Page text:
In The Secrets, two brilliant young women discover their own voices in a repressive orthodox culture where females are forbidden to sing, let alone speak out. Naomi, the studious, devoutly ... See full summary »
Summer in a new suburb outside Paris. Nothing to do but look at the ceiling. Marie, Anne and Floriane are 15. Their paths cross in the corridors at the local swimming pool, where love and desire make a sudden, dramatic appearance.
Far better than many of the reviews (which seem to have a strange agenda)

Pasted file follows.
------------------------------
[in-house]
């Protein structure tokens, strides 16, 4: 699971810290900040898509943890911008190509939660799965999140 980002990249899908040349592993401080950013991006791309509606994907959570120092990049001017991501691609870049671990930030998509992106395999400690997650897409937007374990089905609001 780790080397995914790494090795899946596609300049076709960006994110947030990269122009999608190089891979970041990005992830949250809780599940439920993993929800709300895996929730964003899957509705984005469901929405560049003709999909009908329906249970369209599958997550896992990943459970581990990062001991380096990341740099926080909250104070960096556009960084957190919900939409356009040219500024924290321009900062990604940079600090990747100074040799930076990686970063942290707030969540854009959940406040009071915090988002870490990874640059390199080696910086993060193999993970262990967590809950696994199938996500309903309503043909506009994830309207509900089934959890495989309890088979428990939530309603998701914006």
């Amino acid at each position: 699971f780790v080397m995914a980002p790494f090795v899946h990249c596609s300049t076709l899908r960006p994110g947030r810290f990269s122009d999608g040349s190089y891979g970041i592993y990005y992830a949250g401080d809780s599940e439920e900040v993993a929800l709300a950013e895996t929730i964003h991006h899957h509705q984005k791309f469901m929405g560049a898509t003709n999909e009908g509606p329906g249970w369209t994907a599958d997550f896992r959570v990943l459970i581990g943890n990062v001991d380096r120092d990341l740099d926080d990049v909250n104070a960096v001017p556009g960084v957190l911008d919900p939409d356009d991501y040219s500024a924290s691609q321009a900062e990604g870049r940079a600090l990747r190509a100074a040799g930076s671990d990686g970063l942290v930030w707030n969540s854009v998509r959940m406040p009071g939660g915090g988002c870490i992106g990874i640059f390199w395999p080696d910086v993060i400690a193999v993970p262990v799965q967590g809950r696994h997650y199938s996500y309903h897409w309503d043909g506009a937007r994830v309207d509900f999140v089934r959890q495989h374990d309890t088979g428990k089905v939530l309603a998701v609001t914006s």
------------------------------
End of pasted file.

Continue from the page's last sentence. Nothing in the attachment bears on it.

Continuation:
A film made by an Iranian expatriate living in the United States. The film is set in Iran, but was filmed in Beirut. The story follows two best friends, Nikohl Boosheri and Sarah Kazemy, who discover a sexual attraction after Kazemy moves in with Boosheri after her dissident parents disappear (and are assumed to have been murdered by the government). Meanwhile, Boosheri's brother, a former drug addict who has become deeply religious after returning from prison, spies on his friends and family, and is completely open to turning any of them into Iran's morality police. This film has mostly been dismissed by critics and viewers (it has a fairly dismal 6.0 rating on IMDb), and I can understand some of their criticisms. It's a little too glossy, a little too polished, and the hot, teenage, lesbian sex is more than a tad exploitative (almost Cinemax-ian at times). But, really, there's a very good human story at the core of this, with very well written and performed characters. Boosheri, in particular, is just fantastic. I think it's also partly dismissed because it wasn't filmed in Iran - if it was, it would have been a critical hit for sure - and the director probably would have been stoned to death, which would make it even more beloved. Keep in mind that the writer/director, Maryam Keshavarz, is actually an Iranian woman who escaped her home country.
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